Meditation simply means learning to forget all that you have learned. It is a process of deconditioning, a process of dehypnosis.
The society has burdened everybody with thousands of thoughts. Meditation simply helps you to come out of that world of thoughts, into a state of silence. It is a process of cleaning your slate completely, it is emptying all that has been forced and stuffed inside you.
Once you are empty, spacious, silent, clean, the revolution has happened, the sun has risen; then you live in its light! And to live in the light of your inner sun is to live rightly. In fact that is the only way to live. Others are only dying, just dying slowly, moving in a queue that goes on becoming shorter and shorter every moment, and any moment you may be the first in the queue. In fact everybody is trying to be first in the queue; a great desire to be the first everywhere.
Meditation Enhances Life
The ordinary life is only called life – it is not. It is only so-called life. It is a process of gradual death or to be more accurate, a process of gradual suicide.
The moment you become silent and aware and clear and your inner sky is full of delight, you know the first taste of true life. One can call it god, one can call it enlightenment, one can call it liberation; the experience of truth, love, freedom, bliss – different names but the phenomenon is the same.
be totally active, and then passivity comes. It follows like a shadow, it has to come. Think perfectly and then no-thinking comes. You cannot drop thinking. Nothing can be dropped which is incomplete, only the perfect can be dropped. In fact, the perfect drops itself automatically.
Be active. The activity itself creates the situation in which passivity happens. If you have been active the whole day, totally active whatsoever you were doing – digging a hole in the garden or working in a factory or in a shop or teaching in a school. Whatsoever you are doing, do it totally, and when the evening comes and the sun sets you will have a passivity descending upon you. That passivity is beautiful, it is as beautiful as activity. Nothing to choose! Both are beautiful and both are needed.
Don’t try to be passive. How can you try to be passive? You can sit like a buddha, but that passivity will just be skin deep. Deep down you will be in a turmoil, you will be boiling, a volcano – you can erupt at any moment. You can force the body to sit silently – how will you force the being? The being goes on and on and on. That’s why you cannot stop thinking. People sit in zazen for years, twenty years, twenty-five years, sitting for six hours, continuously just trying to make the mind silent, and it goes on working, goes on working, goes on working.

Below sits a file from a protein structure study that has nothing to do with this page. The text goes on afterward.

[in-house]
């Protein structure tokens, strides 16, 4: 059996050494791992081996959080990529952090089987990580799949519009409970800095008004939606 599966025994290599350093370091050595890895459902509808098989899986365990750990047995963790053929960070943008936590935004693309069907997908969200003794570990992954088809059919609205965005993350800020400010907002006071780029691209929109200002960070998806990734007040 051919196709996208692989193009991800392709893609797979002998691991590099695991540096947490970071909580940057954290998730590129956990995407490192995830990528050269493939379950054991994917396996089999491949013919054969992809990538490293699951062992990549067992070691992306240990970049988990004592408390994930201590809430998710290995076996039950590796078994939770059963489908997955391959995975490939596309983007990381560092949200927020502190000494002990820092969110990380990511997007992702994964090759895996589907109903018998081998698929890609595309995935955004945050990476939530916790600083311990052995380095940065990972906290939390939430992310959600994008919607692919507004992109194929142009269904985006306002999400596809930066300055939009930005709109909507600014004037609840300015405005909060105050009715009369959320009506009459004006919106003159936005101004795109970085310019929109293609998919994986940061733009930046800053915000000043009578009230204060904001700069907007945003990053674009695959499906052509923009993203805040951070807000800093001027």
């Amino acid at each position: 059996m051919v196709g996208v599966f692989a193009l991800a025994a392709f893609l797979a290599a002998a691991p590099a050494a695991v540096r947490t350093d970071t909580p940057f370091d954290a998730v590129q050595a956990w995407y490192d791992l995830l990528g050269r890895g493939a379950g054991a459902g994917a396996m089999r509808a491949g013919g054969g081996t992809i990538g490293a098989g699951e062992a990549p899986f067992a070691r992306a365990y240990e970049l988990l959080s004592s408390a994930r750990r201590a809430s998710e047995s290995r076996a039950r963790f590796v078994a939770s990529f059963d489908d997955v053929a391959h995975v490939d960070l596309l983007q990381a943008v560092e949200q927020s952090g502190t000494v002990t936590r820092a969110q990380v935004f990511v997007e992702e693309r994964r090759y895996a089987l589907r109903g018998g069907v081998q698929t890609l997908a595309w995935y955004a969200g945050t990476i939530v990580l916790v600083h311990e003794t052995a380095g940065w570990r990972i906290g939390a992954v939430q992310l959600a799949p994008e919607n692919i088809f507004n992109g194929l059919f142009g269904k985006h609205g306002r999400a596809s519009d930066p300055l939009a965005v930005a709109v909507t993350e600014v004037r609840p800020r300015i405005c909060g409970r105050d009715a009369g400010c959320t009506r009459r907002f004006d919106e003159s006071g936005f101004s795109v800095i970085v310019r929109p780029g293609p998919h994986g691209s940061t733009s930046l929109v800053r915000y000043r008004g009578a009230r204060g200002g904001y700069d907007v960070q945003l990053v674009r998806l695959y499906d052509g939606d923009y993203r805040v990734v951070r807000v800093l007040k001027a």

Hence my emphasis on active meditations. That’s a balance. First, be active so totally that passivity follows automatically. When you have been active and the whole energy has moved, you would like to rest. If you have not been active, how can rest follow?
If your mind is feeling angry, allow your body to be angry. If your mind is feeling happy, allow your body to dance. Do not create a division. Let yourself come deep down into the body, and allow the body to flow to your innermost core. Become a flow.
FAQ (link)
• What is meditation?
• Will meditation help me to be happy?
• What is the connection between inner and outer beauty?
• What will meditation do to solve my problems?
• Is meditation for me?
• There are so many, very different kinds of techniques. Do they have some common meeting ground?
• How to know when to change methods?
• What are these different “paths,” like Yoga, Tantra, Devotion and so on?
• Is it good to start with a sitting meditation or an active meditation?
• Is it always necessary to close my eyes while meditating?
• Does meditation have anything to do with religion?
• At what point can catharsis be dropped?
• What about any aches or pains I might feel during or after meditating?
• How to deal with distractions like pain and itching during meditation?
• Anything else I should know about meditating?
• How does the Osho approach to meditation differ from that of TM?
• Is there a connection between sports like running and meditation?
• Is creativity somehow related with meditation?
• What is vipassana?
• When and how often do I need to meditate?
• Is it possible to meditate without any technique?
• Meditation or therapy ― sex, love, and death?
• What is the role of therapy in meditation?
• What is the relationship between consciousness and energy?
• Is meditation a belief?
• Does meditation have anything to do with morality or sin?
• What is the wisdom of the heart?
• What is meant by “the head?” And what is “the way of the heart?”
• Is meditation just another program or conditioning?
• I don’t understand what is meant by "mind" and "no-mind."
• Are mind and consciousness two separate things or is the silent mind what is called consciousness?
• Does the mind have to be thrown out?